These and other objects and advantages of the invention will become apparent from the ensuing description.
The objects and advantages of the invention are addressed by an apparatus for examining a sample with a broadband radiation. The apparatus has a broadband source for generating the broadband radiation spanning a wavelength range Δλ and a first reflective optics for shaping the broadband radiation into a broadband test beam. The first optics guides the broadband test beam such that it is incident on the sample at a spot with a certain cone angle χ. A second reflective optics is provided for shaping a reflected response beam from the broadband radiation that is reflected from the spot. The reflected response beam is delivered by second reflective optics to a first detector for examination.
In a preferred embodiment, the first reflective optics employs two toroidal mirrors. Various arrangements of such mirrors are possible including a crossed arrangement, which is preferred. The sampling aperture is positioned between the toroidal mirrors, e.g., in the image plane where the beam waist of the test beam is the smallest. The mirrors themselves can be selected from among barrel-shaped and donut-shaped toroidal mirrors and either the same shape or a combination of the two shapes of mirrors can be employed in the first reflective optics.
The second reflective optics preferably also employ curved mirrors. In one embodiment, the second reflective optics have two symmetrically placed off-axis parabolic mirrors for imaging the spot at the detector. In another embodiment two parallel toroidal mirrors are used by second reflective optics to deliver the reflected response beam to the detector.
The broadband test beam generally spans a wide spectrum or wavelength range Δλ, that can extend from the ultra-violet at 190 nm to the far infra-red at 3,000 nm. The source of the broadband radiation is preferably adjusted to deliver emissions in a Gaussian beam profile or Gaussian cross-section. In such cases the broadband test beam has a Gaussian cross-section and the center portion that is filtered by the sampling aperture should contain at most 67% of the intensity of the broadband test beam.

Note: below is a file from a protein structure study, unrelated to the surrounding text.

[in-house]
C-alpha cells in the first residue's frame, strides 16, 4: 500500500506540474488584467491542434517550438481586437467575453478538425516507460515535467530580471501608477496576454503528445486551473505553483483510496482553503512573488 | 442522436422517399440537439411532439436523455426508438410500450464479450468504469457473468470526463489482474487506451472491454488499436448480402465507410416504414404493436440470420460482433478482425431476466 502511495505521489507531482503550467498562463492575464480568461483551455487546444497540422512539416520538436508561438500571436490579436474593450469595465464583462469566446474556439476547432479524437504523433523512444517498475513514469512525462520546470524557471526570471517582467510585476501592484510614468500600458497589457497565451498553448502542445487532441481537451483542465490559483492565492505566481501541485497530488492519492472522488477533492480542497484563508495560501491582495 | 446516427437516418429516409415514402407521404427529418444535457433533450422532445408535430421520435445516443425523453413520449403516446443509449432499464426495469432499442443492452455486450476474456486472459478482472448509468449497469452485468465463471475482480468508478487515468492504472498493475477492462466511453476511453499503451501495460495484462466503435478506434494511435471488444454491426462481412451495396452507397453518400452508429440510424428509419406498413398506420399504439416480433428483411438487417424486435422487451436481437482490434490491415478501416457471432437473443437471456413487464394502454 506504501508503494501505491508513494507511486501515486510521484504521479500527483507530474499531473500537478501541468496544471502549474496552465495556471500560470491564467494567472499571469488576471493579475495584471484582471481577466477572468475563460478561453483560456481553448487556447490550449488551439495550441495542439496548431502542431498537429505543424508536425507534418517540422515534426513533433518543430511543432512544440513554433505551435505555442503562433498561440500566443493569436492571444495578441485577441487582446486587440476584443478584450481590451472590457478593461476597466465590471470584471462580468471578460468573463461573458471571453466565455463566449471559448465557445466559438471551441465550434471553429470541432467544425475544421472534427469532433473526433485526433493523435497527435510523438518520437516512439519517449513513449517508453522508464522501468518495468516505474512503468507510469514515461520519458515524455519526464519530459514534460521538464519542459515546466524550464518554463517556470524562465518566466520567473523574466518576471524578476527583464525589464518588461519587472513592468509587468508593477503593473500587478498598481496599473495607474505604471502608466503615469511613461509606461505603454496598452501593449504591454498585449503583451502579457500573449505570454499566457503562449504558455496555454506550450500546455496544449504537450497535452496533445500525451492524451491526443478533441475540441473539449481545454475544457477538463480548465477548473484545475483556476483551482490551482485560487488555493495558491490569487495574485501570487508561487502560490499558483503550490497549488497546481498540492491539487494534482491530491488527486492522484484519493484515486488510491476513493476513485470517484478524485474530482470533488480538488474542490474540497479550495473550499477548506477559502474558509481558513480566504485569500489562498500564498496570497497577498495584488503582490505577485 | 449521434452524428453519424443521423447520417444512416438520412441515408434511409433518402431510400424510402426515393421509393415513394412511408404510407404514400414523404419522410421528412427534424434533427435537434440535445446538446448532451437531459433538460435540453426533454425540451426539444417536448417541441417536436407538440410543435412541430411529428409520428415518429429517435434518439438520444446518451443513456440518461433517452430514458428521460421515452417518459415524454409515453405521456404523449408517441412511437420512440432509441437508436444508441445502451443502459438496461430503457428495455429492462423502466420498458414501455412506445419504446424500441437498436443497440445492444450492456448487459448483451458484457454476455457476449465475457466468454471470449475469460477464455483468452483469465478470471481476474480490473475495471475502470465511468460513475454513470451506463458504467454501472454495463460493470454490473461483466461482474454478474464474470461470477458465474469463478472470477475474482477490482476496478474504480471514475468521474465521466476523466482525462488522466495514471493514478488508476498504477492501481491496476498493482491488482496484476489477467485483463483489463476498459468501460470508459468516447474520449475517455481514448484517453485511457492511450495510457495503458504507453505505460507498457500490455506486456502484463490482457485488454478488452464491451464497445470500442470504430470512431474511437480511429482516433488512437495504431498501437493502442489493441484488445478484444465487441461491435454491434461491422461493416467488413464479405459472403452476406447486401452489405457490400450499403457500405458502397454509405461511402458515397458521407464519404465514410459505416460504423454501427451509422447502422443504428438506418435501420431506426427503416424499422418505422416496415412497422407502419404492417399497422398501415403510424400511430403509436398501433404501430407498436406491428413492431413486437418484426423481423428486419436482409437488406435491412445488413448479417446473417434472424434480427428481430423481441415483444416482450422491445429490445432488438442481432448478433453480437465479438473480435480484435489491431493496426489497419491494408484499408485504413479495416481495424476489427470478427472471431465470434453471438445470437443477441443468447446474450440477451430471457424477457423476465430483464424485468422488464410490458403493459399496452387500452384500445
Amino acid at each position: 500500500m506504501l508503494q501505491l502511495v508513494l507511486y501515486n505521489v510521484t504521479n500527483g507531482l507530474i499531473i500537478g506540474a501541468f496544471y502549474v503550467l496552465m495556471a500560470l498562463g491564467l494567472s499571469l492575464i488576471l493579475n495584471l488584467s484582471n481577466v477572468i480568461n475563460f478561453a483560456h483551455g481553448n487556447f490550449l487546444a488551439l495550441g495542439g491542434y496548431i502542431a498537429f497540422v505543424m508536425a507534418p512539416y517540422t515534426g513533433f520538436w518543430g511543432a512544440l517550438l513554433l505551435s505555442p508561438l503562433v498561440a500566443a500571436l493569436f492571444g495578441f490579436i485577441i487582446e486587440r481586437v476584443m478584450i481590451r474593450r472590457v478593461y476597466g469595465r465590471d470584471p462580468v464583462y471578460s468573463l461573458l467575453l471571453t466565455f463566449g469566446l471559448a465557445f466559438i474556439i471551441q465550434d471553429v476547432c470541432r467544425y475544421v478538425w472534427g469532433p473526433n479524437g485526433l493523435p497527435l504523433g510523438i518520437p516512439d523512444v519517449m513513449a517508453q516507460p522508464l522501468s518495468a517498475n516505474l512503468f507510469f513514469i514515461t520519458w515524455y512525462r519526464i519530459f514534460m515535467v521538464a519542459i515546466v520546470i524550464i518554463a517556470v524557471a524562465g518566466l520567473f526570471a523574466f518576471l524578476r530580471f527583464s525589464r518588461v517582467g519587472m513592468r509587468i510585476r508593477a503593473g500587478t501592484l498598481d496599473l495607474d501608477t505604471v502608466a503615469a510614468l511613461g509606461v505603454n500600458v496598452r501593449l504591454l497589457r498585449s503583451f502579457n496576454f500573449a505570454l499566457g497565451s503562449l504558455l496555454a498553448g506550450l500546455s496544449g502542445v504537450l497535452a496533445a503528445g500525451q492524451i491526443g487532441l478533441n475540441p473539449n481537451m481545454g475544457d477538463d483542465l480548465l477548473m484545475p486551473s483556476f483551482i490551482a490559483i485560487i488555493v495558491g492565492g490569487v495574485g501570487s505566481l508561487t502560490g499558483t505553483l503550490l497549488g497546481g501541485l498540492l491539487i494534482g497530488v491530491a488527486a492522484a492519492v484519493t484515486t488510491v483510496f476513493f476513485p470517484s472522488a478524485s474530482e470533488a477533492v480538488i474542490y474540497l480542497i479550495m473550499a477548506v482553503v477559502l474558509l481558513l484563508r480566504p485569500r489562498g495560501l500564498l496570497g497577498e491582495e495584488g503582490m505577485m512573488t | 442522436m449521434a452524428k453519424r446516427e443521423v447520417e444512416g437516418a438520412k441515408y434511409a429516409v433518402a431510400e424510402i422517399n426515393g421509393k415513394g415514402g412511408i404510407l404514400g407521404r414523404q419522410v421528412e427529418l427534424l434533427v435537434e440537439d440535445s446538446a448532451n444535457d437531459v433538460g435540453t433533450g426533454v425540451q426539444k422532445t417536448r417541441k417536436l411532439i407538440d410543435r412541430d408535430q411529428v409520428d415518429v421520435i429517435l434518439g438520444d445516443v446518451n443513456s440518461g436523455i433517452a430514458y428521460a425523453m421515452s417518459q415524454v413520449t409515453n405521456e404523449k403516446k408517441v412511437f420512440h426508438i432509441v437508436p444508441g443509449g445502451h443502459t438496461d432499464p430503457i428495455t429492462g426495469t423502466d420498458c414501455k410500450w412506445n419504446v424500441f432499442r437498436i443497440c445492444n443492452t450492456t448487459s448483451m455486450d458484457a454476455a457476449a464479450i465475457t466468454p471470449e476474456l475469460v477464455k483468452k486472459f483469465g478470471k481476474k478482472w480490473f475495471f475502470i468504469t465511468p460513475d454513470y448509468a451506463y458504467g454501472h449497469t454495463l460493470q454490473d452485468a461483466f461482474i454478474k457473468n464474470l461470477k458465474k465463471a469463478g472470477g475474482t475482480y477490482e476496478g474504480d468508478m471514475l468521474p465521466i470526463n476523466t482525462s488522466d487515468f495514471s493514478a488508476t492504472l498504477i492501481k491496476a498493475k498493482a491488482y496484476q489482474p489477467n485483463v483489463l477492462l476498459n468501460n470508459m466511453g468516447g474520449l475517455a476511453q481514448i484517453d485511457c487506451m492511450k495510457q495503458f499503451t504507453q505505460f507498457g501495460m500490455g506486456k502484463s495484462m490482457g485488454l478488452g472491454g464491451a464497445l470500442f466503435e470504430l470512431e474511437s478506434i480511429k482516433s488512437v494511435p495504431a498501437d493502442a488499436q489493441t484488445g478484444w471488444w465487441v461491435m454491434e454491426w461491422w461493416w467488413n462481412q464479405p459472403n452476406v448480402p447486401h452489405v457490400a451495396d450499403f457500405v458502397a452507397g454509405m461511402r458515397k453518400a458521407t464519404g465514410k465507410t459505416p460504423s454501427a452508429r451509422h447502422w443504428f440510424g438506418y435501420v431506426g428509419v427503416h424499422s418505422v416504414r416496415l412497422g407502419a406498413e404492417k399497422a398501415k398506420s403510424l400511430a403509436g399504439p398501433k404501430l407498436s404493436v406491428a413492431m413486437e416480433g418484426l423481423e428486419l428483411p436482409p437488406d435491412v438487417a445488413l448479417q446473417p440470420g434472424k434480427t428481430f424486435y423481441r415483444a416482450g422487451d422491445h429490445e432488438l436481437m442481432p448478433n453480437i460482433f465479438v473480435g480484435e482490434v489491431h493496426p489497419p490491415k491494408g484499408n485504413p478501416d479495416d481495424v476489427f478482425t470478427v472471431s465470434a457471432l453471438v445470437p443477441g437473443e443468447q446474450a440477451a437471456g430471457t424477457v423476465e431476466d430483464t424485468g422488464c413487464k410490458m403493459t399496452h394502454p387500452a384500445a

The apparatus and method of invention can take advantage of various broadband sources, including compound broadband sources that are themselves composed of two or more sources. Using compound sources is particularly efficient when the metrology method requires emission of stable levels of radiation over a very wide wavelength range Δλ. In these cases the individual sources making up the compound source span sub-bands of the range Δλ.
In some embodiments the apparatus is adapted for compensating a chromatic dispersion that is produced in the broadband radiation after it is transmitted through the sample. In order to perform transmittance measurements the apparatus has a third optics for shaping a transmitted response beam of the broadband radiation that is transmitted through the sample after being incident on it at the spot. A second detector is placed under the sample to examine the transmitted response beam. In order for chromatic dispersion compensation to be efficient, the center portion of the broadband test beam filtered by the sampling aperture should be sufficiently small to prevent broadband radiation that undergoes multiple internal reflections within the sample from arriving at the second detector. To ensure this condition, it is advantageous to rely on an entrance aperture that is placed before the second detector in addition to the sampling aperture. For example, the sampling aperture is placed between the two mirrors belonging to the first reflective optics and the entrance aperture is placed right in front of the second detector. In some embodiments further apertures or pinholes can be used.
To perform chromatic compensation the apparatus has an optical compensator that is placed between the sample and the second detector. The compensator has an optical plate that is positioned at a certain tilt relative to the sample. The tilt as well as a thickness of the optical plate relative to the sample can be adjusted to achieve optimal compensation. In addition, the optical compensator can further include a lens. The optical plate compensates the portion of chromatic dispersion that is due to chromatic walk-off and the lens can be used to compensate for the portion of chromatic dispersion that is due to chromatic aberration.
In some embodiments the apparatus is additionally adapted for monitoring the broadband test beam with the aid of the sampling aperture. To accomplish this goal, the sampling aperture has a reflective region surrounding the sampling aperture to reflect a certain peripheral portion of the broadband test beam. A third detector is provided for measuring the peripheral portion that is reflected. A control unit that is in communication with the third detector is used for monitoring the broadband test beam. Preferably, an optic is provided for shaping the reflected peripheral portion of the test beam. The optic can have an imaging optic for imaging the reflective region on the third detector.
In addition, a beam splitter can be provided for separating sub-bands of the peripheral portion of the reflected broadband test beam. For example, the beam splitter can be a visible/ultra-violet (UV) beam splitter for separating the visible from the UV broadband radiation. This may be done in order to enable independent detection of the sub-bands corresponding to the individual sources making up the compound broadband source. In these embodiments the detector can also be compound, i.e., it may consist of separate units designed to individually detect broadband radiation in their corresponding sub-bands.